U.S. Supreme Court Takes Another Run At Climate Change

Tuesday, April 19, will be a watershed day for climate change litigation as the U.S. Supreme Court hears oral argument in American Electric Power v. Connecticut. At stake is whether states and private parties should be allowed to bring common law nuisance claims against utilities for their greenhouse gas ("GHG") emissions. While the authority of the federal Environmental Protection Agency to regulate GHG emissions is not directly at issue, the case will implicate the Court's 2007 decision in Massachusetts v. EPA, which held that GHG emissions are a pollutant under the Clean Air Act and that states have standing to challenge inaction by the federal government. Meanwhile, the elephant in the courtroom, so to speak, are the continuing efforts in Congress to curb the EPA's adoption of regulations addressing climate change issues.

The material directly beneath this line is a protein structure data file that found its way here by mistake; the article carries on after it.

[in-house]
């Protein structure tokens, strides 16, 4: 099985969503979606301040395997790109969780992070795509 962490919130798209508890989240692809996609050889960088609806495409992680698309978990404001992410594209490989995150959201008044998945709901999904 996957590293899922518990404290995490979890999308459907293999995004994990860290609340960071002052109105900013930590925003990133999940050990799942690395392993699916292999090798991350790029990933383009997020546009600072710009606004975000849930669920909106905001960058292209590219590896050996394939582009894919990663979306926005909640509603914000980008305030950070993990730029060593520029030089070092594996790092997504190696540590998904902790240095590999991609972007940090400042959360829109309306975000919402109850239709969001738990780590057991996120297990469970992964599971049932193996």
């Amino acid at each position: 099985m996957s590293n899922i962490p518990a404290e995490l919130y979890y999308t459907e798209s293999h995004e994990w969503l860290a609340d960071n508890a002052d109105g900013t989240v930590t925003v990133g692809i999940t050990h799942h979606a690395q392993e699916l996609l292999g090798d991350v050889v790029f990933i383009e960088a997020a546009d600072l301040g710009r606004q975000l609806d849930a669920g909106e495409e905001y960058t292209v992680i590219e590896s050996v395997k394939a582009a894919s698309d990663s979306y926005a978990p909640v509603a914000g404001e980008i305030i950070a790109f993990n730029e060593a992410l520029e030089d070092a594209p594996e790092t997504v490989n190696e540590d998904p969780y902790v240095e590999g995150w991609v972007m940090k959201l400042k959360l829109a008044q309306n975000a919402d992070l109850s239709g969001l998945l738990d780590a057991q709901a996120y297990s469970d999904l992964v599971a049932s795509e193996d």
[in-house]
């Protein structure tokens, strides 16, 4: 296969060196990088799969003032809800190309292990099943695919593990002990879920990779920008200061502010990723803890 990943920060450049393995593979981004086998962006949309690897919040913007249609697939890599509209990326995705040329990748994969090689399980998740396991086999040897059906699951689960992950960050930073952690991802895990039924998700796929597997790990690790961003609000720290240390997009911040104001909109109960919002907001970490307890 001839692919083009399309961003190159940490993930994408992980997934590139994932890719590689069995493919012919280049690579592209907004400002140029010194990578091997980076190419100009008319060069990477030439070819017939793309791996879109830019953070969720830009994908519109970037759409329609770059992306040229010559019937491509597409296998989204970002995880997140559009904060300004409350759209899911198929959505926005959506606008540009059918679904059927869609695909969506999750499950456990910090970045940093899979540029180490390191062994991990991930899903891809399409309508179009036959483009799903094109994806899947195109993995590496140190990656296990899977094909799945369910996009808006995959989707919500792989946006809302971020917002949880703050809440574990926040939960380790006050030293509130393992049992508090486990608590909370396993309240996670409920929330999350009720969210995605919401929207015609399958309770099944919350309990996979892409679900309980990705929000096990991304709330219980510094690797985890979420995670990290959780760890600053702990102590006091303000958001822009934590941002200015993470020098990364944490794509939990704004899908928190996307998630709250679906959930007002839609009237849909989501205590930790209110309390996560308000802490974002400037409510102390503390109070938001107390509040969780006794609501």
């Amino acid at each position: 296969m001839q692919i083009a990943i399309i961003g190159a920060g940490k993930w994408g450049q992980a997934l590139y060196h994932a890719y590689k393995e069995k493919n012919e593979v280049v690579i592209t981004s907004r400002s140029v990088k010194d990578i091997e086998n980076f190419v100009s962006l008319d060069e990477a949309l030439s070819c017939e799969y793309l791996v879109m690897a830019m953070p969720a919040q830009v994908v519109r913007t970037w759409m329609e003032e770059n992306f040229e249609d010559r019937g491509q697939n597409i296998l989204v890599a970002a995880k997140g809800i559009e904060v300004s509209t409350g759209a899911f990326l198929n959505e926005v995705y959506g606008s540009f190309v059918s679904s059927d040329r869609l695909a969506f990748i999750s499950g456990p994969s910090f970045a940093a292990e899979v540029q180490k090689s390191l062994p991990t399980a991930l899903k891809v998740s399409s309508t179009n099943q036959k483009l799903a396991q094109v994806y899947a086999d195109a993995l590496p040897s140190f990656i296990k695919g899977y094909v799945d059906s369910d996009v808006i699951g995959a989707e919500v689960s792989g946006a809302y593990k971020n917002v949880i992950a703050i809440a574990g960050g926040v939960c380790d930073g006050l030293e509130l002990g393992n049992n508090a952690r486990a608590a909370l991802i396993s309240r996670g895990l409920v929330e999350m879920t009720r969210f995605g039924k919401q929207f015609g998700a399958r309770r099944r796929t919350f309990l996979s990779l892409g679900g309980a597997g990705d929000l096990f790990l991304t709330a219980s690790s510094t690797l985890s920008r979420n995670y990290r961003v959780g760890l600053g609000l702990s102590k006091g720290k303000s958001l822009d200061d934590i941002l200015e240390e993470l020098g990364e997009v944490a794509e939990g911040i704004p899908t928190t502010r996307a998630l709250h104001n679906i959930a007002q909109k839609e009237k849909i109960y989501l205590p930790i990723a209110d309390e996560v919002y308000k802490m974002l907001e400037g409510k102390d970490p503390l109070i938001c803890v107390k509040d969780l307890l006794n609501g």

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Published In: Administrative Agency Updates, Constitutional Law Updates, Energy & Utilities Updates, Environmental Updates, Personal Injury Updates

DISCLAIMER: Because of the generality of this update, the information provided herein may not be applicable in all situations and should not be acted upon without specific legal advice based on particular situations.

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